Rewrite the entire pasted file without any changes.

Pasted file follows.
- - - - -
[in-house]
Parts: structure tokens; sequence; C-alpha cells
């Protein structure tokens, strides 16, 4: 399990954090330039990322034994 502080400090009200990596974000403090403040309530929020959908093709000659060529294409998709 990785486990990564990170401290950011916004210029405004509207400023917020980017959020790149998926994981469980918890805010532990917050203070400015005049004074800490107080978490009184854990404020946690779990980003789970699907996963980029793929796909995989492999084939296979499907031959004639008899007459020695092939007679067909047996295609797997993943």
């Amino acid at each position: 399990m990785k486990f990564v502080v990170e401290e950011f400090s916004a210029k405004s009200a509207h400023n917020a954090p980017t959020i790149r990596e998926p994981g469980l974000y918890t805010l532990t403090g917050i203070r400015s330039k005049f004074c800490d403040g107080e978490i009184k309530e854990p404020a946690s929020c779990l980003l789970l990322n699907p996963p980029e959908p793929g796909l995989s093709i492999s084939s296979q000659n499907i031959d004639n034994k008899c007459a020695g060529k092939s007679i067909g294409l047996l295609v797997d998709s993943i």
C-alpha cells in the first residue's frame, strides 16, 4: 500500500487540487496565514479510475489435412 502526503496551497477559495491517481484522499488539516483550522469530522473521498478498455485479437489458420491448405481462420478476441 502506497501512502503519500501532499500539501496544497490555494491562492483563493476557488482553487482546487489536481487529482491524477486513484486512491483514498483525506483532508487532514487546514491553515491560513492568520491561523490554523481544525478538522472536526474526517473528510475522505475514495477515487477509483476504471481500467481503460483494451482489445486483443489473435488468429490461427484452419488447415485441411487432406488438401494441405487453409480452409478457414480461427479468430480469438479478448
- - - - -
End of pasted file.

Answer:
[in-house]
Parts: structure tokens; sequence; C-alpha cells
């Protein structure tokens, strides 16, 4: 399990954090330039990322034994 502080400090009200990596974000403090403040309530929020959908093709000659060529294409998709 990785486990990564990170401290950011916004210029405004509207400023917020980017959020790149998926994981469980918890805010532990917050203070400015005049004074800490107080978490009184854990404020946690779990980003789970699907996963980029793929796909995989492999084939296979499907031959004639008899007459020695092939007679067909047996295609797997993943």
């Amino acid at each position: 399990m990785k486990f990564v502080v990170e401290e950011f400090s916004a210029k405004s009200a509207h400023n917020a954090p980017t959020i790149r990596e998926p994981g469980l974000y918890t805010l532990t403090g917050i203070r400015s330039k005049f004074c800490d403040g107080e978490i009184k309530e854990p404020a946690s929020c779990l980003l789970l990322n699907p996963p980029e959908p793929g796909l995989s093709i492999s084939s296979q000659n499907i031959d004639n034994k008899c007459a020695g060529k092939s007679i067909g294409l047996l295609v797997d998709s993943i």
C-alpha cells in the first residue's frame, strides 16, 4: 500500500487540487496565514479510475489435412 502526503496551497477559495491517481484522499488539516483550522469530522473521498478498455485479437489458420491448405481462420478476441 502506497501512502503519500501532499500539501496544497490555494491562492483563493476557488482553487482546487489536481487529482491524477486513484486512491483514498483525506483532508487532514487546514491553515491560513492568520491561523490554523481544525478538522472536526474526517473528510475522505475514495477515487477509483476504471481500467481503460483494451482489445486483443489473435488468429490461427484452419488447415485441411487432406488438401494441405487453409480452409478457414480461427479468430480469438479478448